This week, Sean, Kate, and Michelle look at recent releases from Viz Media, Kodansha Comics, and Seven Seas.
The Earl & The Fairy, Vol. 3 | By Ayuko & Mizue Tani | Viz Media – I’m afraid that Edgar and Lydia are not helping their causes when it comes to making me not want to strangle them. Edgar continues to be the sort of hero who hides everything that he does, no matter the reason, because it’s just his way. (To be fair, his upbringing likely invited this.) And Lydia keeps looking for reasons to mistrust him, and finding them, of course, as one does in a series like this. Also, despite the appearance of a bogey-beast partway through this volume, there was a lot less fantasy and a lot more romantic angst. The villain being a typical spoiled brat is also not helping its cause. I’m sure things will get more involved in the 4th (and final?) volume, but nothing in this one convinced me it shouldn’t have ended nicely with two. -Sean Gaffney
Itsuwaribito, Vol. 6 | By Yuuki Iinuma | Viz Media – Volume six of Itsuwaribito reads a lot like an early story line from InuYasha: there are killer dolls, a spider-like villain with eight arms, and a brother-sister pair who would give Kohaku and Sango a run for their money in the pathos department. Alas, that’s where the similarities between these two titles end. Though Rumiko Takahashi did a good job of allowing her story to unfold without too much authorial intervention, Yuuki Iinuma saddles his characters with info-dump dialogue and thought balloons filled with excruciatingly obvious observations. The result is a curiously unengaging story, devoid of suspense or shock; only the most inattentive reader will be surprised by the outcome of Utsusho, Yakuma, Neya, and Pochi’s battle with
Naraku the deadly spider demon. -Katherine Dacey
Lizzie Newton: Victorian Mysteries, Vol. 1 | By Hey-jin Jeon and Ki-ha Lee | Seven Seas - A new manhwa series! And a mystery series, at that! As if that weren’t enough to entice me, we’ve also got an intelligent, clear-headed, marriage-averse young Victorian lady sleuth as a protagonist, and while that role might be rather cliché nowadays, it’s still a type that I enjoy reading about. Set in London in 1864, Lizzie Newton begins with the titular heroine attending a social function during which the hostess’ despondent brother turns up dead. Lizzie declares the feat a murder, though the obvious signs point to suicide, and then—with the help of her barrister suitor turned family steward, Edgar—conducts her own chemical experiments to confirm the evidence before calmly giving her testimony to an astounded Inspector who comes to call. Again, this kind of story isn’t exactly new, but it’s sort of… invigorating, all the same. I look forward to volume two! – Michelle Smith
Pretty Guardian Sailor Moon, Vol. 7 | By Naoko Takeuchi | Kodansha Comics - This volume comprises the meat of the “S” arc, the details of which are quite a bit different in the manga than they are in the anime. What’s not different, though, is the dramatic goodness supplied by two groups of Sailor Guardians with opposing missions. Usagi is determined that everyone ought to fight as one, but the older and more powerful “outer” Guardians are equally resolved to save the world at any cost, even if it means taking the life of an innocent girl with the potential to bring ruin and destruction. There are Guardian awakenings, Guardian revelations, and Guardian power-ups in this volume, plus a healthy dose of Haruka awesomeness. (I’m especially fond of her obvious affection for Usagi.) Chalk it up to fangirl enthusiasm if you will, but after the somewhat yawn-inducing “R” arc, it’s nice to be excited about the series again. - Michelle Smith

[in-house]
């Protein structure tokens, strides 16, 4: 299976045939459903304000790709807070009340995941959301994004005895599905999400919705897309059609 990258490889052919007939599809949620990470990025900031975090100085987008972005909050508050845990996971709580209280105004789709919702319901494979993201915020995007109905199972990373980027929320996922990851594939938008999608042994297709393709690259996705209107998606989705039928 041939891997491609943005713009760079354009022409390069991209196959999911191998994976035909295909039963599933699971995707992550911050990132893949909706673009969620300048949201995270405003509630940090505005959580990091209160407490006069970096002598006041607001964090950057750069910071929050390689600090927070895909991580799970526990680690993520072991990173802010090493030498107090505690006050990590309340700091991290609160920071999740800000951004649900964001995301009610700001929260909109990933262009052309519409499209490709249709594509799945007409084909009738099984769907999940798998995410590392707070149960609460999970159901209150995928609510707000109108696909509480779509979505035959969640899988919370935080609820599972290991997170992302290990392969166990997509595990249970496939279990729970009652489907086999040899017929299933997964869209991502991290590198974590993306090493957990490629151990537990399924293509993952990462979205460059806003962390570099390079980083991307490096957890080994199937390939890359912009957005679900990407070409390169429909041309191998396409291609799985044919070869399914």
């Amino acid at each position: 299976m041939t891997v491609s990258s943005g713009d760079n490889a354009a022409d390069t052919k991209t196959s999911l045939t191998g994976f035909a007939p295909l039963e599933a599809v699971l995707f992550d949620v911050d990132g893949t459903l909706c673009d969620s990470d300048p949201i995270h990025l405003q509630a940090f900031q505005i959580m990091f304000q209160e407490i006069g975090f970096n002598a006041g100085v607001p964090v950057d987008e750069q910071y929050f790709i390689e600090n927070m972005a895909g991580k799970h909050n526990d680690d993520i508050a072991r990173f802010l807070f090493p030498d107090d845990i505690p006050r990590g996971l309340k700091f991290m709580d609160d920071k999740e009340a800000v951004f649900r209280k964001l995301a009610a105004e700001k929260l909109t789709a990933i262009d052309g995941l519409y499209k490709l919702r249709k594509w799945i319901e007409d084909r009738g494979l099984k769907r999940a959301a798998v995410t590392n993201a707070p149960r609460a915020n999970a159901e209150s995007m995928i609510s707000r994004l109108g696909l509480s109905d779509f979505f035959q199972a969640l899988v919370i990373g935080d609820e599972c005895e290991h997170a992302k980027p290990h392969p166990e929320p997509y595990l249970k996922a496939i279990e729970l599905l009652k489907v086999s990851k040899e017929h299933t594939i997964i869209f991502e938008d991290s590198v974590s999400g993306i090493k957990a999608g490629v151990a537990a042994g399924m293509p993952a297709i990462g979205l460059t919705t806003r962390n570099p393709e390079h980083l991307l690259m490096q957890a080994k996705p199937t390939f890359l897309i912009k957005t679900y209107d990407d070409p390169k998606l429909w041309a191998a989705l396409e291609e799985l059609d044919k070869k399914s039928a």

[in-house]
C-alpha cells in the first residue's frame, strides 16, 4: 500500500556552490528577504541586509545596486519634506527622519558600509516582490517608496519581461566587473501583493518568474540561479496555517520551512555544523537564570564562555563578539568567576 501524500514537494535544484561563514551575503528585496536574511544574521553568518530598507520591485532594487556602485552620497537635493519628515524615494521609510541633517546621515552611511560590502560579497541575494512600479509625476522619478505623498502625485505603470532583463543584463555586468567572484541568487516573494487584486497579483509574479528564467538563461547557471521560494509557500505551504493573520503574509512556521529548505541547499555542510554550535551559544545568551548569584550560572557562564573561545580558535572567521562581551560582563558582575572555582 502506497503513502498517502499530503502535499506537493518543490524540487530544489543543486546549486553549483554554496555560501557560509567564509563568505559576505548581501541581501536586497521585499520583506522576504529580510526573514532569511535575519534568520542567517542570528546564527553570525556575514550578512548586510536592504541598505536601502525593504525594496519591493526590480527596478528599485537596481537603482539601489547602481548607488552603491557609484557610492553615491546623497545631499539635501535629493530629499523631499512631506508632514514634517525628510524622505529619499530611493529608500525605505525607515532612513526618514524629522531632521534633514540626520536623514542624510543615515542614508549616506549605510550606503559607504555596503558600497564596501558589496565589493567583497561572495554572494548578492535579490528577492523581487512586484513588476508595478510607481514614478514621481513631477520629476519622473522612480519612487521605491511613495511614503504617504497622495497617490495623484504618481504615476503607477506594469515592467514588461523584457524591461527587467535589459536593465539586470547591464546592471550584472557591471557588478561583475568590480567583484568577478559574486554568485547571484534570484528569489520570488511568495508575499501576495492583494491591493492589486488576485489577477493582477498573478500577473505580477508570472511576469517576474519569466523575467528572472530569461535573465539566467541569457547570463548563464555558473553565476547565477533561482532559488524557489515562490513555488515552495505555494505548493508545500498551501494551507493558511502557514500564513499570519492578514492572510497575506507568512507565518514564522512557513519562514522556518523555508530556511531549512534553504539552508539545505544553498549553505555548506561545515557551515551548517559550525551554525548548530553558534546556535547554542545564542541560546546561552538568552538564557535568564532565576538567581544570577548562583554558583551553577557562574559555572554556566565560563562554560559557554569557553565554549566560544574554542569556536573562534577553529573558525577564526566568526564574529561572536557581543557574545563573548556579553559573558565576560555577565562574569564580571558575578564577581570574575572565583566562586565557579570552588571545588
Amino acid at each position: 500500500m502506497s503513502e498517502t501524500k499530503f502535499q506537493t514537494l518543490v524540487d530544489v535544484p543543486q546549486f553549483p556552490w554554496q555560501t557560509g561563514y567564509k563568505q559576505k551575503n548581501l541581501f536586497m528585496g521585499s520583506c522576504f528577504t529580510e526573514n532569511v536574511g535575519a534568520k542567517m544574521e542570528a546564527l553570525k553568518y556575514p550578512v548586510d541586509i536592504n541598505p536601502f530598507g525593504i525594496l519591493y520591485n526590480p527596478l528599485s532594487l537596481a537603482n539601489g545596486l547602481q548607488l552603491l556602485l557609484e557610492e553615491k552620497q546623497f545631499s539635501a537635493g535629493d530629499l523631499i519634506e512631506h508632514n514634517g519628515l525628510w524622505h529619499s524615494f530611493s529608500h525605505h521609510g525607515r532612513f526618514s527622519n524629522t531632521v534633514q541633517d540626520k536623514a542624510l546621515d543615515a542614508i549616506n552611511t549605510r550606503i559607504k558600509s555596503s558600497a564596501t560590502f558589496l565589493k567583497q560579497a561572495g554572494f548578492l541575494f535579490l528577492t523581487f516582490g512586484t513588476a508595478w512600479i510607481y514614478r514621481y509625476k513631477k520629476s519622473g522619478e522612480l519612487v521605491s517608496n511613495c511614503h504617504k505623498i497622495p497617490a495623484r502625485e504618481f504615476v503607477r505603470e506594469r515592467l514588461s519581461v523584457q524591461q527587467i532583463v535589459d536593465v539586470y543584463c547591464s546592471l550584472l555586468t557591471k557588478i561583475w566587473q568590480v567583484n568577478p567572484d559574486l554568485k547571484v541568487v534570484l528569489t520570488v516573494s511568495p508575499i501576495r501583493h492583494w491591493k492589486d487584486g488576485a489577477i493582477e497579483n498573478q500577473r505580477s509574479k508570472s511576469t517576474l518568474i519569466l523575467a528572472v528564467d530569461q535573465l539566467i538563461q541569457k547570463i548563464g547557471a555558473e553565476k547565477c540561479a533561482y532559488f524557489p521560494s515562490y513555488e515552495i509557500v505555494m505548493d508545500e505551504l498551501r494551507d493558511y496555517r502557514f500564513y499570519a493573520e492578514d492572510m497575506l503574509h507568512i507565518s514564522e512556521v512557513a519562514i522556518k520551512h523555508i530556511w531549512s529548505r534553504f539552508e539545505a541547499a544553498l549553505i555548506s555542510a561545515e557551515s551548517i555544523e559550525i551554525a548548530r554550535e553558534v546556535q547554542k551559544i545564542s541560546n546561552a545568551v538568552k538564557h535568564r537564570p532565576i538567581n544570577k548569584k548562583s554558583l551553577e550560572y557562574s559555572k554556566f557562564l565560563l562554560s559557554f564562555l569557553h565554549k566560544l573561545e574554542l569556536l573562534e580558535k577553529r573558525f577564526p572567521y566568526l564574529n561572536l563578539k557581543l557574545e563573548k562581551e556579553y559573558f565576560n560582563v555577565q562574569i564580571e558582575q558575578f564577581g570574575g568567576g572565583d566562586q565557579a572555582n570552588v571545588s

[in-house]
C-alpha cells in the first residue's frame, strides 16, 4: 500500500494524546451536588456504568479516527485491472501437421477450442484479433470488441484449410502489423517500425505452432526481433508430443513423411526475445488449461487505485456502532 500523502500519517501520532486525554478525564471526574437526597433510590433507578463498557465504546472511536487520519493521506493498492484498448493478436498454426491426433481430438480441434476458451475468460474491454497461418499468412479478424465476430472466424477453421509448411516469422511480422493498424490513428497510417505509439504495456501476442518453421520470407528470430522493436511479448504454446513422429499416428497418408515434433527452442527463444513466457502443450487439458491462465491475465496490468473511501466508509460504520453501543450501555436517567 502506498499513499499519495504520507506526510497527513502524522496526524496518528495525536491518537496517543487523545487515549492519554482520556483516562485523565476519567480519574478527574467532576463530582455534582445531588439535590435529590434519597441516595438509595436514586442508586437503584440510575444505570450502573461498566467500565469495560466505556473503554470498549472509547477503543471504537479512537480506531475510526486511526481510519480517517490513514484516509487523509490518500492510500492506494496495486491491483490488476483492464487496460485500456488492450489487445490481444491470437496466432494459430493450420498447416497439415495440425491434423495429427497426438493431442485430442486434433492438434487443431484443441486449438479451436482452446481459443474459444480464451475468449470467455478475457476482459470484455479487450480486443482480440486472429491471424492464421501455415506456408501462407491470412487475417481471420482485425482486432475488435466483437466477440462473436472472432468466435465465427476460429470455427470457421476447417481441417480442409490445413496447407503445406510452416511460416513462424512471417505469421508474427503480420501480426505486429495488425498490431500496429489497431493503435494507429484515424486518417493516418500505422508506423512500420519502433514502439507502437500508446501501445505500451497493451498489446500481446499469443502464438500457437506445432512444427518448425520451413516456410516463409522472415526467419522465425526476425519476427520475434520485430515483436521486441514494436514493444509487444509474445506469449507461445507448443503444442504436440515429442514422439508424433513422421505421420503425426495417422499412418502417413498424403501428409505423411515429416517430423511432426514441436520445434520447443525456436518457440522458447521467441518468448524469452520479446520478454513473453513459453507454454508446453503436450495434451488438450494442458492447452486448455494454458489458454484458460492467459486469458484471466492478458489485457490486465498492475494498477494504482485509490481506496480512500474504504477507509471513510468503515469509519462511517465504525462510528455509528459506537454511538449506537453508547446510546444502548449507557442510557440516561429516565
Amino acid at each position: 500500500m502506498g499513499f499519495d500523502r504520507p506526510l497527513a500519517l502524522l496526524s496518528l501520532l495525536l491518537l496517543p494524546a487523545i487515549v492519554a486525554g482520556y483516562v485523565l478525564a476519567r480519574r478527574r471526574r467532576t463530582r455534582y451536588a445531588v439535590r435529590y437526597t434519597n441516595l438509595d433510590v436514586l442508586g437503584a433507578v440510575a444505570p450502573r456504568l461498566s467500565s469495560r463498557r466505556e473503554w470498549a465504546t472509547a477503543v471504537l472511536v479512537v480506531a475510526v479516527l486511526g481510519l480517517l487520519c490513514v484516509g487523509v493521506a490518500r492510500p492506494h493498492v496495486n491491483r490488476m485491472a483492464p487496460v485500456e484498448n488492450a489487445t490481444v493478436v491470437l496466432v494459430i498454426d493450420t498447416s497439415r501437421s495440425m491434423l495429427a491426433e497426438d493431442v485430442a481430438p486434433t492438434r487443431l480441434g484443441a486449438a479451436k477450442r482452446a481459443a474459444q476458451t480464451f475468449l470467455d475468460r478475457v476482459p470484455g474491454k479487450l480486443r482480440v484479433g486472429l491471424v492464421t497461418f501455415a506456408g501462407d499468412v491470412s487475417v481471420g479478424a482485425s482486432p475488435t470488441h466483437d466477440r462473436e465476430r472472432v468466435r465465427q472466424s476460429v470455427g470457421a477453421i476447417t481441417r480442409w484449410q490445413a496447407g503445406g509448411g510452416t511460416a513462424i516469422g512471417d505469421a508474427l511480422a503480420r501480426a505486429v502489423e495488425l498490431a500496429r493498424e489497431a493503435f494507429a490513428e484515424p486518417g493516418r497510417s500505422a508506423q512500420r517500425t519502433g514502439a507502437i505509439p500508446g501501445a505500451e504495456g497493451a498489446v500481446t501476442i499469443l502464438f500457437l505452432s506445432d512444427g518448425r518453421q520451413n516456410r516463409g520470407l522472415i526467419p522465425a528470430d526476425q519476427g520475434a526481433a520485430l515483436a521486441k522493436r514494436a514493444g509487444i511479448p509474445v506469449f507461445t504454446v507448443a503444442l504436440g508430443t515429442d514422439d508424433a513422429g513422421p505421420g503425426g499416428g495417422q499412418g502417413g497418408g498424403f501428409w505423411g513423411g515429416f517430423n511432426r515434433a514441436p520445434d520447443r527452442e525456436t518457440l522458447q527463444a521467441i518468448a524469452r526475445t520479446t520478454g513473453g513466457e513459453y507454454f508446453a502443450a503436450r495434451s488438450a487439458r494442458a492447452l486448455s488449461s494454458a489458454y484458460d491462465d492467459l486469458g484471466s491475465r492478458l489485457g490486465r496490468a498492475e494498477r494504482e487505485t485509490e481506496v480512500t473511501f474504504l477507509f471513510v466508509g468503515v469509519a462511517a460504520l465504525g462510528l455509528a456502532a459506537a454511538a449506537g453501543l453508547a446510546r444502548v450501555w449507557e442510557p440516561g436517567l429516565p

Psyren, Vol. 6 | By Toshiaki Iwashiro | Viz Media – Having killed off the extremely likeable Elmore Wood kids easily in the previous volume, this one (now back in the past before that happens) gets to show off how they’re all actually really talented, so that it looks more impressive. Also impressive was seeing Ageha, up[on finding out that someone is going to die, immediately trying to change the future by telling them. He gets beaten up for this and told, essentially, “You can’t break the rules”, but I liked his moxie. If there’s a drawback here, it’s that this volume, which serves to develop the ‘normal’ world and show how folks can abuse psi powers, doesn’t really tie into the main plotline, leaving everything hanging a bit, Also, Sakurako’s barely in it. Still, if the excuse is ‘broadening the scope of the manga’s worldview’, it’s a good one.-Sean Gaffney
Toradora!, Vol. 5 | By Yuyuko Tamemiya & Zekkyo | Seven Seas – I’d mentioned that I loved this manga for Minori’s goofy moments, so imagine my surprise when it’s Kitamura who proves to be the complete whackjob here, showing us far more of himself than anyone wanted to see. In fact, Minori actually gets some angst here, as we’re starting to see that her outward personality hides some self-doubt and melancholy. Ryuuji’s advice to her is pitch-perfect, and shows who he’s still a harem lead even though he and Taiga are the obvious end couple. Speaking of Taiga, she’s mostly herself here, but gets a lovely moment when Ami and company go out for a girl’s day out, and Taiga comes along. For once everyone manages to have fun, and Taiga’s thanks is heartfelt – even Ami realizes it. This is a cliched title, but works as the characters are simply so likeable. -Sean Gaffney